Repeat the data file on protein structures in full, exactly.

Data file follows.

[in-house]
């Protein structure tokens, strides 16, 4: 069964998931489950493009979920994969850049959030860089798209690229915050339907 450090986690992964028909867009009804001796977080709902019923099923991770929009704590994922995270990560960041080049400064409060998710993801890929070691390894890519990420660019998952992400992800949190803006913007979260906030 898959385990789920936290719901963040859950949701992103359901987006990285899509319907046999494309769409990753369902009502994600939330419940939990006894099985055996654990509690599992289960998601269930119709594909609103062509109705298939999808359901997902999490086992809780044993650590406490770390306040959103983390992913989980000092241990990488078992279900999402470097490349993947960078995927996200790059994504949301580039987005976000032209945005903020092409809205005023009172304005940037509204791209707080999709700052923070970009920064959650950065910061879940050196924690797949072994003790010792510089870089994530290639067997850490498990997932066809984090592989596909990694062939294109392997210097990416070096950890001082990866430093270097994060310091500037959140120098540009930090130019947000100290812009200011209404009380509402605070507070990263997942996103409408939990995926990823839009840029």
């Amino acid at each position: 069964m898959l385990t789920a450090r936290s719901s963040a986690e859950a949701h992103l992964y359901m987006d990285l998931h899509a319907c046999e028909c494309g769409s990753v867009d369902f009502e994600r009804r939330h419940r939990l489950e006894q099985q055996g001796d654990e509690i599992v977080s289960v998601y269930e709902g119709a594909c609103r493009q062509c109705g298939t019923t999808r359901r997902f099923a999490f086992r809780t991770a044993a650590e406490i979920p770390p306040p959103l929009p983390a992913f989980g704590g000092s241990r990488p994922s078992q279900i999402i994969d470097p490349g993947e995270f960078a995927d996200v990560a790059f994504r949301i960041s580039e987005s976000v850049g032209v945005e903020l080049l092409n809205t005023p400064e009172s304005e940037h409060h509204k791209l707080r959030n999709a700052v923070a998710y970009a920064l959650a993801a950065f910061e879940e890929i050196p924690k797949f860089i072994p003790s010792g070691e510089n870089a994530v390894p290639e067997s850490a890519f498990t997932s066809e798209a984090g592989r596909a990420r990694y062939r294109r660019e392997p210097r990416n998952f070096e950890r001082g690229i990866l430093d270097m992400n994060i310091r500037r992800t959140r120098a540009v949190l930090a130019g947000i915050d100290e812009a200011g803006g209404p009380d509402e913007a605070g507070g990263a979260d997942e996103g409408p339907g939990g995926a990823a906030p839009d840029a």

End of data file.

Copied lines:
[in-house]
């Protein structure tokens, strides 16, 4: 069964998931489950493009979920994969850049959030860089798209690229915050339907 450090986690992964028909867009009804001796977080709902019923099923991770929009704590994922995270990560960041080049400064409060998710993801890929070691390894890519990420660019998952992400992800949190803006913007979260906030 898959385990789920936290719901963040859950949701992103359901987006990285899509319907046999494309769409990753369902009502994600939330419940939990006894099985055996654990509690599992289960998601269930119709594909609103062509109705298939999808359901997902999490086992809780044993650590406490770390306040959103983390992913989980000092241990990488078992279900999402470097490349993947960078995927996200790059994504949301580039987005976000032209945005903020092409809205005023009172304005940037509204791209707080999709700052923070970009920064959650950065910061879940050196924690797949072994003790010792510089870089994530290639067997850490498990997932066809984090592989596909990694062939294109392997210097990416070096950890001082990866430093270097994060310091500037959140120098540009930090130019947000100290812009200011209404009380509402605070507070990263997942996103409408939990995926990823839009840029």
């Amino acid at each position: 069964m898959l385990t789920a450090r936290s719901s963040a986690e859950a949701h992103l992964y359901m987006d990285l998931h899509a319907c046999e028909c494309g769409s990753v867009d369902f009502e994600r009804r939330h419940r939990l489950e006894q099985q055996g001796d654990e509690i599992v977080s289960v998601y269930e709902g119709a594909c609103r493009q062509c109705g298939t019923t999808r359901r997902f099923a999490f086992r809780t991770a044993a650590e406490i979920p770390p306040p959103l929009p983390a992913f989980g704590g000092s241990r990488p994922s078992q279900i999402i994969d470097p490349g993947e995270f960078a995927d996200v990560a790059f994504r949301i960041s580039e987005s976000v850049g032209v945005e903020l080049l092409n809205t005023p400064e009172s304005e940037h409060h509204k791209l707080r959030n999709a700052v923070a998710y970009a920064l959650a993801a950065f910061e879940e890929i050196p924690k797949f860089i072994p003790s010792g070691e510089n870089a994530v390894p290639e067997s850490a890519f498990t997932s066809e798209a984090g592989r596909a990420r990694y062939r294109r660019e392997p210097r990416n998952f070096e950890r001082g690229i990866l430093d270097m992400n994060i310091r500037r992800t959140r120098a540009v949190l930090a130019g947000i915050d100290e812009a200011g803006g209404p009380d509402e913007a605070g507070g990263a979260d997942e996103g409408p339907g939990g995926a990823a906030p839009d840029a």